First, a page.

Having enough money to pay the tax bill. If you don’t have the cash on hand to cover the taxes owed on the conversion, you may have to dip into your retirement funds. This will erode your nest egg. The more money you convert and the higher your tax bracket, the bigger the tax hit.

Your retirement plans. Your stage of life may also affect your decision. Typically, you wouldn’t convert a traditional IRA to a Roth IRA if you expect to retire soon and start drawing down on the account right away. Usually, the goal is to allow the funds to grow and compound over time without any tax erosion.

Keep in mind that converting a traditional IRA to a Roth isn’t an all-or-nothing deal. You can convert as much or as little of the money from your traditional IRA account as you like. So, you might decide to gradually convert your account to spread out the tax hit over several years.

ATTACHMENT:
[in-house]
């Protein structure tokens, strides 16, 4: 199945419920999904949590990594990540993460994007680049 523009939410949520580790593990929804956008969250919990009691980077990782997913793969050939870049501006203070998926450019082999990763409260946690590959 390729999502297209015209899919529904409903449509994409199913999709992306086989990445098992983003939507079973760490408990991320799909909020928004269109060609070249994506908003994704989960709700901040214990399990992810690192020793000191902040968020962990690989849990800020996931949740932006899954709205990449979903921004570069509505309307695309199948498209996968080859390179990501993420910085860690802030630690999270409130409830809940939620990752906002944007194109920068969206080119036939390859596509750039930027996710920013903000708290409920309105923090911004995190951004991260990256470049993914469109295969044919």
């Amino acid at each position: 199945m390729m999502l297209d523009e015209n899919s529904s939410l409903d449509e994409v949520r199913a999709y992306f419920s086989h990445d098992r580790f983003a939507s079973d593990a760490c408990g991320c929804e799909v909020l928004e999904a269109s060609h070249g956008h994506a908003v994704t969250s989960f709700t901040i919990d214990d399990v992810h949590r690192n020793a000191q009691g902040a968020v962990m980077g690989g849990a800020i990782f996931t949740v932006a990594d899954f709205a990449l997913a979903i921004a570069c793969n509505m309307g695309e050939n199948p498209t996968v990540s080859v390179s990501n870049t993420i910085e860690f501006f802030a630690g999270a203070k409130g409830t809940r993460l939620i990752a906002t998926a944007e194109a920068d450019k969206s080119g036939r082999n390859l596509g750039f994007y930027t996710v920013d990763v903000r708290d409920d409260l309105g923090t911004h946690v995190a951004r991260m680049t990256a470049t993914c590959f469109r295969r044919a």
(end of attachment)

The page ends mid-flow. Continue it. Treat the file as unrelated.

Ask the Financial Planning Pros

So, is now a good time for a Roth conversion? It could be. There are also other issues that need to be considered before executing a Roth IRA conversion. If this sounds like something you’re interested in, contact the financial planning pros at Ramsay & Associates. We can answer your questions and discuss whether a conversion is right for you.

About the author

Brady is the owner of Ramsay & Associates. He specializes in financial statement preparation and personal, fiduciary and corporate tax and accounting.

His professional experience includes seven years' experience for local and national CPA firms before joining Ramsay & Associates in 2006.

He has a Bachelor of Accounting degree from the University of Minnesota Duluth. He is a Certified Public Accountant, a member of the Minnesota Society of CPA's, an Eagle Scout, as well as an active volunteer in the community.